I feel like I have been battling with my weight for almost all my adult life. I seem to spiral from diet to diet. Some don’t work for me at all, some I have had success with, but eventually find myself unable to sustain the eating requirements and I slip back into bad habits. When my gallbladder problems kicked in last year I suddenly found myself looking at food in a different way – I didn’t know what might trigger pain, and what wouldn’t. After a lot of experimenting I managed to narrow it down to milk being my trigger, and I gave it up completely.
I was shocked to discover that this halved our milk consumption as a family. I went from buying six 4-litre containers of milk per week to buying three. I seriously had NO IDEA I was drinking that much milk in a week!
I was hopeful that removing that much milk from my diet might result in some weight loss, but no, it didn’t. I discovered that, whist milk would trigger a painful gallbladder attack, chocolate, biscuits and cake were all fine. As I was restricting my diet in many ways to stay pain free, I comfort ate. Big time. I think I may actually have gained a few pounds, but I can’t be sure, as I avoided the scales. All the time I kept telling myself that it was just a short-term thing, and I would try to curb some of my bad eating habits after my gallbladder was removed.
In April I had my operation, and my troublesome gallbladder was removed. I was told that I could probably go back to eating normally, but I should be careful about re-introducing fat to my diet, and not eat large quantities too soon. I decided that as I’d managed to live quite comfortably without milk, even giving up my beloved daily latte, I wouldn’t rush to re-introduce it. But I would need to do more than that to lose weight and become more active.
Over the years I’ve come to the conclusion that diets just don’t work. Not long term, anyway. But I need to do something to change things, as I am not comfortable with my current size. Looking at my lifestyle I think the changes I could make that would have the most positive effects on my health are to stop snacking (the biscuit drawer at work is just too tempting!) and to exercise more. So that is what I am trying to do.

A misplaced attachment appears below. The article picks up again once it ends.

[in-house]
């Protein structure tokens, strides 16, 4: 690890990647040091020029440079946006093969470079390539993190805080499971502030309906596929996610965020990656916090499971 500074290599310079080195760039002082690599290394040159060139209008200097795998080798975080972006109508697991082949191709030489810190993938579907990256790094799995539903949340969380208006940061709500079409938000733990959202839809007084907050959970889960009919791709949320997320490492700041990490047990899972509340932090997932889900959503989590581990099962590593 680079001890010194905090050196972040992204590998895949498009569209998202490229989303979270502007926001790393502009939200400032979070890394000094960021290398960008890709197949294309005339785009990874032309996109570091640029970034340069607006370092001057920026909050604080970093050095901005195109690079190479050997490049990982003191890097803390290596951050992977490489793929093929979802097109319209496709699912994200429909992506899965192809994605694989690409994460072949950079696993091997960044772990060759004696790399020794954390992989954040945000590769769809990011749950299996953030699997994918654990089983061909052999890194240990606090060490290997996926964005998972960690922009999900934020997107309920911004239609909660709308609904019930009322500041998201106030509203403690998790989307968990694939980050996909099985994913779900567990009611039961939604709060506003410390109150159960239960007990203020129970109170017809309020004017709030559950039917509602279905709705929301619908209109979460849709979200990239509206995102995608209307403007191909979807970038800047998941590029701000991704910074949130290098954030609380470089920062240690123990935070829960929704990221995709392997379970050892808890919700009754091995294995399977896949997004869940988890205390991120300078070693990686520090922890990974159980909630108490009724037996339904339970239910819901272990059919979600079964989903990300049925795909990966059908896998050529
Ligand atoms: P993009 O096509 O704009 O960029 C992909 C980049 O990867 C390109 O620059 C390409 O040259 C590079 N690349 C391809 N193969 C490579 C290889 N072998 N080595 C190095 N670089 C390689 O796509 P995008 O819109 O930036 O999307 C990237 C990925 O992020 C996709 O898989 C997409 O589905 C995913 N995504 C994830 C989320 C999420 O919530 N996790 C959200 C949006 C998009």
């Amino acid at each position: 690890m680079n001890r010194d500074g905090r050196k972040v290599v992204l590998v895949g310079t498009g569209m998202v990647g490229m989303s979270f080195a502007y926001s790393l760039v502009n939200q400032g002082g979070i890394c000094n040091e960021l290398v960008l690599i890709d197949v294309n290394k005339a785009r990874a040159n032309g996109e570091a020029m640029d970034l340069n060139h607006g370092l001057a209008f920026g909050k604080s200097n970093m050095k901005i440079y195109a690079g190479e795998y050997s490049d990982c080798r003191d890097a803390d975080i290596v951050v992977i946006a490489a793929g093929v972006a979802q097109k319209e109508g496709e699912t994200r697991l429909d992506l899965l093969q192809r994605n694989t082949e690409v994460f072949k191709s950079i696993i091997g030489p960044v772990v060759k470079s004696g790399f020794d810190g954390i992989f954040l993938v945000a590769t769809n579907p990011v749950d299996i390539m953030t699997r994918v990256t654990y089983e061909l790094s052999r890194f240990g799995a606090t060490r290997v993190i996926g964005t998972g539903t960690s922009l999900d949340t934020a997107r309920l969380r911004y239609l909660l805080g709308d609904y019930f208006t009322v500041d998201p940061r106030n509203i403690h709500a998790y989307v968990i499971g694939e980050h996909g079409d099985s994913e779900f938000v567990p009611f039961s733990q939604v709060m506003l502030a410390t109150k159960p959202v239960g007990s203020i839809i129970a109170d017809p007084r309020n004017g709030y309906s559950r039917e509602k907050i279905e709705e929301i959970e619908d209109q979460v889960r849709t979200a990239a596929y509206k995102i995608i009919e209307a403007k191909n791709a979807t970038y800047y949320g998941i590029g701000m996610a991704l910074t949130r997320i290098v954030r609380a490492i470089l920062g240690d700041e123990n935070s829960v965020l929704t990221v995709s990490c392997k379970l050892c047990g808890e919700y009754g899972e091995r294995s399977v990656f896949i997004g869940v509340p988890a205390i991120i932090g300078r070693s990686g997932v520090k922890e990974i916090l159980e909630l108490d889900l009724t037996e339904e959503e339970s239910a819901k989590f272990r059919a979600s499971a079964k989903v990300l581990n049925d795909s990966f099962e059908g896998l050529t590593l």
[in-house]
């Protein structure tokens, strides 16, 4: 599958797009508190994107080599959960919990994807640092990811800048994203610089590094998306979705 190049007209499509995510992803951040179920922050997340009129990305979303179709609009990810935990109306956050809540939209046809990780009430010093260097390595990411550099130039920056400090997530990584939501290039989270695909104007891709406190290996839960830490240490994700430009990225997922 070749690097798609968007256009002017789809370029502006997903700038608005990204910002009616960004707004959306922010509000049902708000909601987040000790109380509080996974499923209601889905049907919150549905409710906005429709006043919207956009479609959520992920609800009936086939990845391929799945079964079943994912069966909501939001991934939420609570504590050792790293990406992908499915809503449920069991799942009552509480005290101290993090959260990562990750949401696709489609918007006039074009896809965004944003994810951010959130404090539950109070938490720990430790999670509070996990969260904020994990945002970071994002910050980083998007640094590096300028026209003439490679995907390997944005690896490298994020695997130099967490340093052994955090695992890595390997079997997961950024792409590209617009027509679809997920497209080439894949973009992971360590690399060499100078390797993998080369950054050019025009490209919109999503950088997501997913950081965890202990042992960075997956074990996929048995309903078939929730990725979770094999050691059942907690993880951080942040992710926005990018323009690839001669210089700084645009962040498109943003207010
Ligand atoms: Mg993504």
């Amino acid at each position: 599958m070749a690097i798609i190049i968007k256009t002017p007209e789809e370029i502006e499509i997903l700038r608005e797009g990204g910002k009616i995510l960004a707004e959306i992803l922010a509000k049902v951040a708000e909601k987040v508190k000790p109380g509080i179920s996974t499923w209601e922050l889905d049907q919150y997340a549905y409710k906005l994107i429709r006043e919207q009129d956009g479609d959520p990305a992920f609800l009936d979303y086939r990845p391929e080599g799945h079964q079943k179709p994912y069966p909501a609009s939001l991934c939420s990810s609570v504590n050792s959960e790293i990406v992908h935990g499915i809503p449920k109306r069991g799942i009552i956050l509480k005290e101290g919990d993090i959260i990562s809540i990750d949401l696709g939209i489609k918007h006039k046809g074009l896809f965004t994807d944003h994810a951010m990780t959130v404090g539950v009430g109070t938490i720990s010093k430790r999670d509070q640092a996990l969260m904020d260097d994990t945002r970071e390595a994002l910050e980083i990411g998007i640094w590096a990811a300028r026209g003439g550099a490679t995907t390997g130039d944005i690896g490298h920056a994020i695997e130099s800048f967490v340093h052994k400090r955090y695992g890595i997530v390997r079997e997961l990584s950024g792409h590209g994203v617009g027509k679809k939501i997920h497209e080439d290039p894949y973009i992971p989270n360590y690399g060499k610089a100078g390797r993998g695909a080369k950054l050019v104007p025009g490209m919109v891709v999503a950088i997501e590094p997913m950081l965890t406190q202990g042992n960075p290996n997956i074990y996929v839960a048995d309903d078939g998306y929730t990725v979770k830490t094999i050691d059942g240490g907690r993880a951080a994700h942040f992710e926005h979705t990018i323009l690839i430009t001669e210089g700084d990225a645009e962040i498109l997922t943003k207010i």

In order to support me doing this, the folks at iFit sent me one of their fitness trackers to try out. This is helping me monitor my steps during the day to make sure I am moving as much as possible (full review to follow).
I have also dusted off my old “Lose 2 Jeans Sizes (or more)” Slimpod that I bought from Thinking Slimmer some years ago. Despite several failed attempts at using this cognitive hypnotherapy program, I’m hoping that now my head is more in the right space this will support me in changing many years’ worth of bad habits. I’ve also joined the Thinking Slimmer Facebook support group, which I’m finding very useful. I’m part of a “Drop a dress size in 6 weeks” challenge group, and I have a target to fit into one of my favourite pairs of size 16 jeans by the end of August. Again, I’ll keep you posted with how I get on.
I also intend to dig out my MuTu System exercise videos, again which I bought a while ago now. I struggle to find a time to shoehorn exercise into my life at the moment, but this only takes 10 or 20 minutes per day, and specifically targets the stomach, which is my biggest problem area.
Over the past few weeks I have seen modest success. Whilst I haven’t really got lots of exercise into my life yet, I have managed to achieve my first target of walking for at least 30 minutes a day. I am also seeing my eating habits change – I have resisted the snacks, sweets and chocolates, and I’m trying to stop eating when I have eaten enough. I have also eliminated sugary drinks from my diet, and only drink water (apart from special occasions!). What is a little disappointing is that this hasn’t resulted in a huge weight loss yet. But let’s see what happens as I increase my activity levels.
I’m about to embark on my next big challenge – cooking more meals from scratch. I am a fan of the ready meal, and a very lazy cook. But I know that pre-prepared meals are unhealthy, and the next change I have to make is to stop using them. I am also preparing to take myself right out of my comfort zone and cook main meals in the evening for all of us as a family, rather than feeding the kids separately. If I can get myself organised enough to take a packed lunch to work rather than eating chips in the canteen, that will make a difference I am sure. And also in September the geekdaughter goes into Year 3 at school, where she will no longer receive the free school meals. She has been asking to take packed lunches to school since Reception, but I’ve resisted because I didn’t want to have to cook every day. Her motivation is more to do with the fact that her best friend takes packed lunches than any desire to be healthy, but I think I can probably ensure my kids are eating better if I switch them to packed lunches too.
This involves me being a log more organised about my cooking and shopping. I’m intending to make more use of my slow cooker, and I’m trying to build up my repertoire of recipes that just involve bunging a load of stuff in in the morning and returning to a beautiful cooked dinner.
This is going to be a work in progress. I’m not going to master it all in one week. Probably not even in one month. But I’m motivated to try, and I really believe it’s the best way for me to improve my health, and that of my family.
Disclosure: I was sent an iFit activity tracker for review purposes. All words and opinions are my own.